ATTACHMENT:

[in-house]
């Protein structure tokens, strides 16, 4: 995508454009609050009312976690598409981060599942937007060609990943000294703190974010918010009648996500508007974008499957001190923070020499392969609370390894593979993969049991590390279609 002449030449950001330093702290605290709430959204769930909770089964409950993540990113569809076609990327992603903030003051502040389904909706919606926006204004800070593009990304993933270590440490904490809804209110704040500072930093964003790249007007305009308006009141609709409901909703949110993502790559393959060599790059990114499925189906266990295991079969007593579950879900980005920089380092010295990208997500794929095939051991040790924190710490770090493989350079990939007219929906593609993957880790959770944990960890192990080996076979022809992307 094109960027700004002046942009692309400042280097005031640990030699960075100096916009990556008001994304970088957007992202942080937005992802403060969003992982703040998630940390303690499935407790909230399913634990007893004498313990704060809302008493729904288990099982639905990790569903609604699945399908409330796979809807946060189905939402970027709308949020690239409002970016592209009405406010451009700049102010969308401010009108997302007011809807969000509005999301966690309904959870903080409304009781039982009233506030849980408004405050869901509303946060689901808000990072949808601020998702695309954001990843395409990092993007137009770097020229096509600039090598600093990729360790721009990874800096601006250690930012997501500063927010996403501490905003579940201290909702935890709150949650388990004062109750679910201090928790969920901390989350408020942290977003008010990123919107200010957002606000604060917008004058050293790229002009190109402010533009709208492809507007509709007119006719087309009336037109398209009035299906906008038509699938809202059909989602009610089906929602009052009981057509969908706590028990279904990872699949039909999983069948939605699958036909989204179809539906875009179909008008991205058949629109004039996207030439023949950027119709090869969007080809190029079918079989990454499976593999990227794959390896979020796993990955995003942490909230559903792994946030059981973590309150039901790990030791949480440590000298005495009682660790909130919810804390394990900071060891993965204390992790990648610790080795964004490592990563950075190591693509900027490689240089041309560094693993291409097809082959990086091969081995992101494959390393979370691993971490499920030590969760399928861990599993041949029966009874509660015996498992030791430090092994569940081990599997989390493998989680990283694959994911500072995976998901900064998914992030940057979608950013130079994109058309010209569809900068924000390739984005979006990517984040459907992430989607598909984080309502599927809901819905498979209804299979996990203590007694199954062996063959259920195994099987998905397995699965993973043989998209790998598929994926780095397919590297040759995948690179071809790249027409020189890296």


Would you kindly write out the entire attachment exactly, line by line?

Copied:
[in-house]
């Protein structure tokens, strides 16, 4: 995508454009609050009312976690598409981060599942937007060609990943000294703190974010918010009648996500508007974008499957001190923070020499392969609370390894593979993969049991590390279609 002449030449950001330093702290605290709430959204769930909770089964409950993540990113569809076609990327992603903030003051502040389904909706919606926006204004800070593009990304993933270590440490904490809804209110704040500072930093964003790249007007305009308006009141609709409901909703949110993502790559393959060599790059990114499925189906266990295991079969007593579950879900980005920089380092010295990208997500794929095939051991040790924190710490770090493989350079990939007219929906593609993957880790959770944990960890192990080996076979022809992307 094109960027700004002046942009692309400042280097005031640990030699960075100096916009990556008001994304970088957007992202942080937005992802403060969003992982703040998630940390303690499935407790909230399913634990007893004498313990704060809302008493729904288990099982639905990790569903609604699945399908409330796979809807946060189905939402970027709308949020690239409002970016592209009405406010451009700049102010969308401010009108997302007011809807969000509005999301966690309904959870903080409304009781039982009233506030849980408004405050869901509303946060689901808000990072949808601020998702695309954001990843395409990092993007137009770097020229096509600039090598600093990729360790721009990874800096601006250690930012997501500063927010996403501490905003579940201290909702935890709150949650388990004062109750679910201090928790969920901390989350408020942290977003008010990123919107200010957002606000604060917008004058050293790229002009190109402010533009709208492809507007509709007119006719087309009336037109398209009035299906906008038509699938809202059909989602009610089906929602009052009981057509969908706590028990279904990872699949039909999983069948939605699958036909989204179809539906875009179909008008991205058949629109004039996207030439023949950027119709090869969007080809190029079918079989990454499976593999990227794959390896979020796993990955995003942490909230559903792994946030059981973590309150039901790990030791949480440590000298005495009682660790909130919810804390394990900071060891993965204390992790990648610790080795964004490592990563950075190591693509900027490689240089041309560094693993291409097809082959990086091969081995992101494959390393979370691993971490499920030590969760399928861990599993041949029966009874509660015996498992030791430090092994569940081990599997989390493998989680990283694959994911500072995976998901900064998914992030940057979608950013130079994109058309010209569809900068924000390739984005979006990517984040459907992430989607598909984080309502599927809901819905498979209804299979996990203590007694199954062996063959259920195994099987998905397995699965993973043989998209790998598929994926780095397919590297040759995948690179071809790249027409020189890296």